Flash can be very harsh for macro photography. You’ll want to use a flash diffuser to soften the light and avoid specular highlights on your subject. If you’d rather not buy one, you can make a flash diffuser pretty easily out of tape, cardboard, and a paper towel. See our complete article on macro photography lighting for more details.
Interestingly, when you use a flash with macro photography, the background of your photo may turn dark or even completely black. This is because the subject – being so close to your flash – receives many times more light than the background.
- With a flash : Your shutter speed setting is not especially important. Set it to 1/200 or 1/250 second (or whatever your fastest sync speed may be) purely to block out ambient light. It won’t affect the brightness of your flash, because your flash is over in far less than 1/250 second.
- Without a flash : It is critical that your shutter speed is fast enough to prevent blur from camera shake and subject motion. I recommend using 1/400 second or even faster if possible. You might get away with a longer shutter speed if you have image stabilization and your subject is large, but don’t push it too far. I can’t stress enough that blur is highly magnified for close-up photos. You certainly can get great macro pictures without a flash, but you need to watch this setting carefully.
- With a flash : ISO is deeply intertwined with flash for macro photography. Specifically, it’s common for flashes to struggle outputting enough light for macro photos (since your aperture is so narrow). It’s also a bad idea to keep your flash near full power most of the time; you’d rather keep it around 1/4 power so it recycles more quickly between photos. This is where ISO comes in. Set your flash manually to 1/4 power, pick an ISO that results in a good exposure of a leaf, and then set the flash back to Auto (TTL) mode. Now you know that it will hover around 1/4 power for a typical image. Your ISO will usually be in the range of 100 to 800 for macro photography with a flash.
- Without a flash : You’re dealing with a fast shutter speed to eliminate motion blur, and a dark aperture to capture enough depth of field. If you don’t have a flash, that only leaves one option for capturing bright enough pictures: ISO. It’s not unusual to use ISOs in the range of 800 to 3200 for macro photography. I recommend using Auto ISO here. Set your minimum shutter speed to 1/400 second and your ISO to 100. This will keep your shutter speed fast enough for sharp photos, while keeping your ISO at a reasonable value, without any mental energy expended worrying about sharpness and ISO for a given photo.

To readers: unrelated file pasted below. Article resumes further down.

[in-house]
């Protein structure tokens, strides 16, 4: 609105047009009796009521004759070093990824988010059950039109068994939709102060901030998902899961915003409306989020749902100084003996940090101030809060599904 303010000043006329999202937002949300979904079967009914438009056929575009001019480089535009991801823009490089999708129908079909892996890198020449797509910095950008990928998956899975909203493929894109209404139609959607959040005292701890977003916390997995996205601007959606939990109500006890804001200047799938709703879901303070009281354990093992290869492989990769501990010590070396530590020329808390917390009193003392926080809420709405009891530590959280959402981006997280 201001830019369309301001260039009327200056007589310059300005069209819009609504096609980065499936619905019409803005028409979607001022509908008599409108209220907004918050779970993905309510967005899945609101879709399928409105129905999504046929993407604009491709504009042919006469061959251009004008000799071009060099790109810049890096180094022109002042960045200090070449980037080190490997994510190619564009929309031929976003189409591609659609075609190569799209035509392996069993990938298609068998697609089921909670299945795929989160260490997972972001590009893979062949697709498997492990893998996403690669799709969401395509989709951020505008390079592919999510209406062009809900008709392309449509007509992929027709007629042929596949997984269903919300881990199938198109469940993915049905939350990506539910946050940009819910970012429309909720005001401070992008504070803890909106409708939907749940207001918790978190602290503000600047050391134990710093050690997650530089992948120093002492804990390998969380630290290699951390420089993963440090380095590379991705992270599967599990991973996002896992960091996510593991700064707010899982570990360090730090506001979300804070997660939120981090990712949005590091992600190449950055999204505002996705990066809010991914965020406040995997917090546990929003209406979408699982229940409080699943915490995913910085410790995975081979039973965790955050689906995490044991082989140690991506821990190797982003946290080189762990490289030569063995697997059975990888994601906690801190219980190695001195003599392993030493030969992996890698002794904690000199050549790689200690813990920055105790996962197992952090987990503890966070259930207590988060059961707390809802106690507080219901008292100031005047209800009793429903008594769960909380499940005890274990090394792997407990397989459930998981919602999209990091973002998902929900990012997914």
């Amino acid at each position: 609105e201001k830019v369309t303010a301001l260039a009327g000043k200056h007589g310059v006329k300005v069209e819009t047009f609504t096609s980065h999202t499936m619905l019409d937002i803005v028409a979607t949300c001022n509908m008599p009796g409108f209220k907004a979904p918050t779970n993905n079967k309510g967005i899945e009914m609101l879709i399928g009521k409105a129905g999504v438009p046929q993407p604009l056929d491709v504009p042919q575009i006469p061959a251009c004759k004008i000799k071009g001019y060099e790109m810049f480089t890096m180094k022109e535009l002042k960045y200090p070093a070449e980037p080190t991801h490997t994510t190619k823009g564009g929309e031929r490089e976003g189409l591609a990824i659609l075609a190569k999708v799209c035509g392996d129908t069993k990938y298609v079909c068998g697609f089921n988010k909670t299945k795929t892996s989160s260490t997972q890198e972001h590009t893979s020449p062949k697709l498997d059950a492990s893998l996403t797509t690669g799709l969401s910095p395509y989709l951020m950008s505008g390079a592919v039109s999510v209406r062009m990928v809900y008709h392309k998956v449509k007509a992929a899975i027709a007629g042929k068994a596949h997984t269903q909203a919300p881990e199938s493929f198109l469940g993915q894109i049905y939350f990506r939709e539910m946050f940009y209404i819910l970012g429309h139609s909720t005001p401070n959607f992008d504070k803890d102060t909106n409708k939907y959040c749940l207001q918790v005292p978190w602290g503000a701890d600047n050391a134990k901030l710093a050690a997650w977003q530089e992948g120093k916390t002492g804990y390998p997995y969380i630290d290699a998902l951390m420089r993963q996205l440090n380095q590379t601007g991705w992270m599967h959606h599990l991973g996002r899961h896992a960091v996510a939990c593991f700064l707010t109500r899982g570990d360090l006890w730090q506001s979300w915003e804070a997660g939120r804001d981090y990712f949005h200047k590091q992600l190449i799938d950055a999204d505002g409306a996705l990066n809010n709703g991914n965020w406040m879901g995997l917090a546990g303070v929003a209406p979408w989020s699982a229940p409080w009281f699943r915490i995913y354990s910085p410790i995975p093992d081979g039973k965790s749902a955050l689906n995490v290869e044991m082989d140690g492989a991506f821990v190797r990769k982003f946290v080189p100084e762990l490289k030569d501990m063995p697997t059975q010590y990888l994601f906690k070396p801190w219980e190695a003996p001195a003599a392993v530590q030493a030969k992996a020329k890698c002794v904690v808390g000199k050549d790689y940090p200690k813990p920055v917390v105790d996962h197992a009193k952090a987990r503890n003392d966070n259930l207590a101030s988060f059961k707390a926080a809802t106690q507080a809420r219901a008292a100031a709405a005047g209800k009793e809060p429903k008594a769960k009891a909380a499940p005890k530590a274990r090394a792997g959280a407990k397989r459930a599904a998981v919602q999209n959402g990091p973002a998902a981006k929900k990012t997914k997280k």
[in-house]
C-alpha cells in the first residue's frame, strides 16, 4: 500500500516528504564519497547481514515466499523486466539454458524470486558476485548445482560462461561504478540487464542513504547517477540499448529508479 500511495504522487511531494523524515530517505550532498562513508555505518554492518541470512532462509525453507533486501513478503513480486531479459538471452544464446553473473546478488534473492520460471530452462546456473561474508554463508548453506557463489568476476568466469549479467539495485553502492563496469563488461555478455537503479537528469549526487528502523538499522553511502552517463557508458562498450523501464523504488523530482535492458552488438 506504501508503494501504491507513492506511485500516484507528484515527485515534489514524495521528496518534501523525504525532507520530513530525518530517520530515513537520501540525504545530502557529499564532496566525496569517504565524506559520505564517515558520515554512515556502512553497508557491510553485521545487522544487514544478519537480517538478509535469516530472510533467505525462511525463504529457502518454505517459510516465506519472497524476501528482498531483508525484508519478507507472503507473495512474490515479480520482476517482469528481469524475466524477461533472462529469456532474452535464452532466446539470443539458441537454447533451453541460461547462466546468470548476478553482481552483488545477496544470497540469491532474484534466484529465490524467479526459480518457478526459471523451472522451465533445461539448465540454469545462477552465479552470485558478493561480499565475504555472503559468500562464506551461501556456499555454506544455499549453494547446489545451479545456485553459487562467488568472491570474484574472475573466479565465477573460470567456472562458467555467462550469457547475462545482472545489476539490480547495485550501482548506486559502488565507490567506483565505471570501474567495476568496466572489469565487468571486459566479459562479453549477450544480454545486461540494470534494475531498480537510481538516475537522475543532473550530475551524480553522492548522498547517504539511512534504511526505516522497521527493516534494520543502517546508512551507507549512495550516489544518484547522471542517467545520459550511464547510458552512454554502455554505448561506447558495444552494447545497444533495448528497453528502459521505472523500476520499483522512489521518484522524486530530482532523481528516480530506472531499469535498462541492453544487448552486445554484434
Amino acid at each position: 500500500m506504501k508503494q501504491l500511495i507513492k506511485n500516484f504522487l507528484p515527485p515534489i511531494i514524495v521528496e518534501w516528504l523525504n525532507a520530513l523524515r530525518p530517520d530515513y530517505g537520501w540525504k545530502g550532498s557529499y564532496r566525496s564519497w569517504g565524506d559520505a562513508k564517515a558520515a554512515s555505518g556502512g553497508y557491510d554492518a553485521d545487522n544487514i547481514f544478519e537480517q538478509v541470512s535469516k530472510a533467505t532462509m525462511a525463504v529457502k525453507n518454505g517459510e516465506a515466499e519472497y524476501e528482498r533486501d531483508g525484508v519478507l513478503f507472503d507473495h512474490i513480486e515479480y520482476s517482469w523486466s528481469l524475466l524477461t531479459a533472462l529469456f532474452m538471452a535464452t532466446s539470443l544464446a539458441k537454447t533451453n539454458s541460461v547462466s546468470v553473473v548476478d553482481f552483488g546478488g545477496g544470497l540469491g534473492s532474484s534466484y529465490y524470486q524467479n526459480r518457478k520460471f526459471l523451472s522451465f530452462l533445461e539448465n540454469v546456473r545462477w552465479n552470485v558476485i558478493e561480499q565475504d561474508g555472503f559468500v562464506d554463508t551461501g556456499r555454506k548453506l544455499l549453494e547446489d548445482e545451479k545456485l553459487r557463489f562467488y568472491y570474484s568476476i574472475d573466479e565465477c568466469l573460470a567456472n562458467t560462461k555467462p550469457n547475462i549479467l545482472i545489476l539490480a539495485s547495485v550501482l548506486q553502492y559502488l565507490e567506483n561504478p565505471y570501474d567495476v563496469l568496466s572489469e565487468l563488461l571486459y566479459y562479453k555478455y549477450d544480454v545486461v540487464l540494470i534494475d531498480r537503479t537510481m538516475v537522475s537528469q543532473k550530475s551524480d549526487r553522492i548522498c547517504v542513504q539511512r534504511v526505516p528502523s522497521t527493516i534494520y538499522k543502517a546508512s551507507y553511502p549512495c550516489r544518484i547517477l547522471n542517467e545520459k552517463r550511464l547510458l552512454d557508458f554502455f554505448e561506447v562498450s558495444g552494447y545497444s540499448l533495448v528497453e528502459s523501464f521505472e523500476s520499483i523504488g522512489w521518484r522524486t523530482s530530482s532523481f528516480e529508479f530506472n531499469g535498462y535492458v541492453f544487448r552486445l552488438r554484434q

The good news is that all the settings so far will remain fairly constant from photo to photo. They are difficult to set, sure – once . But when you’ve set them properly, you’re pretty much done. I take almost all my high-magnification macro photos around f/16, 1/250 second, ISO 800, TTL flash. And for my low-magnification macro photos, I default to aperture-priority mode with Auto ISO 100, minimum shutter speed 1/400 second.
Unfortunately, focusing can be more complicated. You’re trying to maneuver a paper-thin depth of field to match your subject, sometimes when it’s moving quickly, all while keeping the composition you want. It’s a bit of an art form, and even the most skilled practitioners will come across subjects with meager of success rates.
My main recommendation is to use continuous autofocus for larger subjects at lower magnification. Once you get to high-magnification flash photography, autofocus simply won’t work well enough. Instead, set your camera lens to a given focusing distance, and then sway forward and backward until your subject looks sharp (not easy). Take the photo, and then take several more so you have the best chance of getting a sharp result!